An average person’s respiration generates approximately 450 liters (roughly 900 grams) of carbon dioxide per day (CO2#Human_physiology). The amount of CO2 released by human per day is 0.9 kg/day or 1.9 lbs.

    It is an absurd comparison because there is no way a human can produce the amount of energy in one gallon of fuel. In fact, one gallon of gasoline is equivalent to

    1 Barrel of Oil = 5,800,000 BTUs Source: Louisiana Oil and Gas Association

    1 Gallon of Gas = 125,000 BTUs Source: US Department of Energy

    1 Barrel of Oil thus contains the energy contained in 46.4 gallons of gas (5,800,000 divided by 125,000 = 46.4 )

    1 Gallon of Gas = 500 hours of human work output (37 KWH in 1 gallon of gas divided by human work output in agriculture of .074 KW = 500)

    1 Barrel of Oil = 23,200 Hours of Human Work Output (Energy equivalent of 46.4 gallons of gas per barrel of oil x 500 hours of human work ouput per gallon of gas = 23,2000 hours)
  • Re:RTFA (Score:5, Informative)

    by Alioth (221270) <no@spam> on Monday March 04, 2013 @11:51AM (#43068353) Journal

    Road wear isn't a factor of tire PSI, but axle load. Road wear increases at an exponetional proportional to axle load.

    See p.23 of this: http://archive.gao.gov/f0302/109884.pdf [gao.gov] - showing that a 5 axle tractor/trailer does 9600 times the road damage than a car, despite only weighing 20 times as much. (A bicycle's wear to the road is likely immeasurably small compared to a car).

  • Re:Broken signal (Score:4, Informative)

    by PhxBlue (562201) on Monday March 04, 2013 @12:09PM (#43068635) Homepage Journal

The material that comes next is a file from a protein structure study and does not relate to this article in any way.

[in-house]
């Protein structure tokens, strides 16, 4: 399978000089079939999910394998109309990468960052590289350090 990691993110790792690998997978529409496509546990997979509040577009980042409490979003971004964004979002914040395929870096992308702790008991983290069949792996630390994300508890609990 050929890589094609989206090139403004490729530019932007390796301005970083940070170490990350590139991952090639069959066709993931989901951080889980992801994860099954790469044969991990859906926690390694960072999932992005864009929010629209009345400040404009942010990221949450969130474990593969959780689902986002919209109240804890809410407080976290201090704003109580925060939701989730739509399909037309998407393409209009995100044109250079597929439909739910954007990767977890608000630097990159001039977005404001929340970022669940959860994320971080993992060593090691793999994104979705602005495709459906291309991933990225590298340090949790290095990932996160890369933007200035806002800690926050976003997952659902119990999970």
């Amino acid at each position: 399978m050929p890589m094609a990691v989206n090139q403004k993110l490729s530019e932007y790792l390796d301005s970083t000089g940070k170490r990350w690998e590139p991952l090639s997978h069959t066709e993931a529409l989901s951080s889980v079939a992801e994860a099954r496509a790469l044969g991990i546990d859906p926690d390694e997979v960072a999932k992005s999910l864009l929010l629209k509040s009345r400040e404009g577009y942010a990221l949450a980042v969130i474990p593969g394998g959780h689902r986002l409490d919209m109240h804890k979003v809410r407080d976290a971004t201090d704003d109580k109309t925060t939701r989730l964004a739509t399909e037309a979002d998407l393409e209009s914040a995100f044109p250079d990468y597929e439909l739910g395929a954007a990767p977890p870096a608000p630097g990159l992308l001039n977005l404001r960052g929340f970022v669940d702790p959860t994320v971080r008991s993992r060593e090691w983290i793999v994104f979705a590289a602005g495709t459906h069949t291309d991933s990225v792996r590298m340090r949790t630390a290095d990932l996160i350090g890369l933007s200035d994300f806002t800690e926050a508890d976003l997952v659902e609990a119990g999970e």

Well, then, that's on them. (No pun intended.)

    Seriously, if bicyclists want to flout the law -- and I speak as one of them -- then let them suffer the consequences. And if they survive, maybe they'll be more careful the next time they're rolling toward that red light.

  • this isn't 1960 (Score:4, Informative)

    by rubycodez (864176) on Monday March 04, 2013 @12:56PM (#43069353)

    get with the times, pal. the catalytic converter turns most of the CO into CO2. As some farmers have found out, CO2 in high concentration is maiming or lethal, the carbonic acid will make your lungs bleed.

  • Re:RTFA (Score:4, Informative)

    by R.Mo_Robert (737913) on Monday March 04, 2013 @02:15PM (#43070367)

    Roads are usually paid for with a gasoline tax.

    False. That's why the post you quoted mentioned that it was a faulty assertion and specifically mentioned city streets vs. state or interstate highways. For the former, which cyclists are for more likely to use, most funding comes from municipal revenue. This is something every citizen pays. The gas tax is more important on the latter two, but cyclists aren't even allowed on interstates.

    For a discussion on this issue with data from Seattle and the state of Washington (where this rep is from), see, for example: http://www.seattlemet.com/news-and-profiles/publicola/articles/we-all-pay-for-the-roads [seattlemet.com].

  • by SlippyToad (240532) on Monday March 04, 2013 @04:46PM (#43072097)

    I guess we could all only eat things grown in a 20 mile radius, but that would be pretty limiting.,

    Before Mr. Earl Butz [wikipedia.org], we did only eat things grown locally. Mr. Butz thought a lot of money could be made shipping our food thousands of miles, and voila we have Big Agribusiness [grist.org] the modern American waistline, diabetes, and increasingly, horse meat in our burgers, carp in our crab, and all the other lovely things to hate about the current very frightening state of our food supply.